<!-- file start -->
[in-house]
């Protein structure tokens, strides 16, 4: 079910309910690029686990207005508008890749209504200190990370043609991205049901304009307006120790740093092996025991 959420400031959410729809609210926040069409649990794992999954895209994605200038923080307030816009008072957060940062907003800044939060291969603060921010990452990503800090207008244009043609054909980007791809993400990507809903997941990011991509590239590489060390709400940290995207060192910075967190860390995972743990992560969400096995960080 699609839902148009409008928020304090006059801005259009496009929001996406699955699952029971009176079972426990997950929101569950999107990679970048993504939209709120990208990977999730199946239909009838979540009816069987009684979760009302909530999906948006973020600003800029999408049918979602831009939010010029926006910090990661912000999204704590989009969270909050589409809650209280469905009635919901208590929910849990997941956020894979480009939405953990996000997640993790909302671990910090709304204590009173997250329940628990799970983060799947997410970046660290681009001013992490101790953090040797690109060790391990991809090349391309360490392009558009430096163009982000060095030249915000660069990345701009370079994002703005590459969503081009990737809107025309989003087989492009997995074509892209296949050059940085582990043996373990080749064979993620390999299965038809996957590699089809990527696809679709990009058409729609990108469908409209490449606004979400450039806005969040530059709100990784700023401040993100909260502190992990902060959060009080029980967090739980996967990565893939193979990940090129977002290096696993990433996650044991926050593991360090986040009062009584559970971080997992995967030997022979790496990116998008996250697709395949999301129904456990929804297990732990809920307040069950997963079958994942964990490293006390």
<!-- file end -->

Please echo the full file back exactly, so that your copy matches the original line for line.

[in-house]
């Protein structure tokens, strides 16, 4: 079910309910690029686990207005508008890749209504200190990370043609991205049901304009307006120790740093092996025991 959420400031959410729809609210926040069409649990794992999954895209994605200038923080307030816009008072957060940062907003800044939060291969603060921010990452990503800090207008244009043609054909980007791809993400990507809903997941990011991509590239590489060390709400940290995207060192910075967190860390995972743990992560969400096995960080 699609839902148009409008928020304090006059801005259009496009929001996406699955699952029971009176079972426990997950929101569950999107990679970048993504939209709120990208990977999730199946239909009838979540009816069987009684979760009302909530999906948006973020600003800029999408049918979602831009939010010029926006910090990661912000999204704590989009969270909050589409809650209280469905009635919901208590929910849990997941956020894979480009939405953990996000997640993790909302671990910090709304204590009173997250329940628990799970983060799947997410970046660290681009001013992490101790953090040797690109060790391990991809090349391309360490392009558009430096163009982000060095030249915000660069990345701009370079994002703005590459969503081009990737809107025309989003087989492009997995074509892209296949050059940085582990043996373990080749064979993620390999299965038809996957590699089809990527696809679709990009058409729609990108469908409209490449606004979400450039806005969040530059709100990784700023401040993100909260502190992990902060959060009080029980967090739980996967990565893939193979990940090129977002290096696993990433996650044991926050593991360090986040009062009584559970971080997992995967030997022979790496990116998008996250697709395949999301129904456990929804297990732990809920307040069950997963079958994942964990490293006390």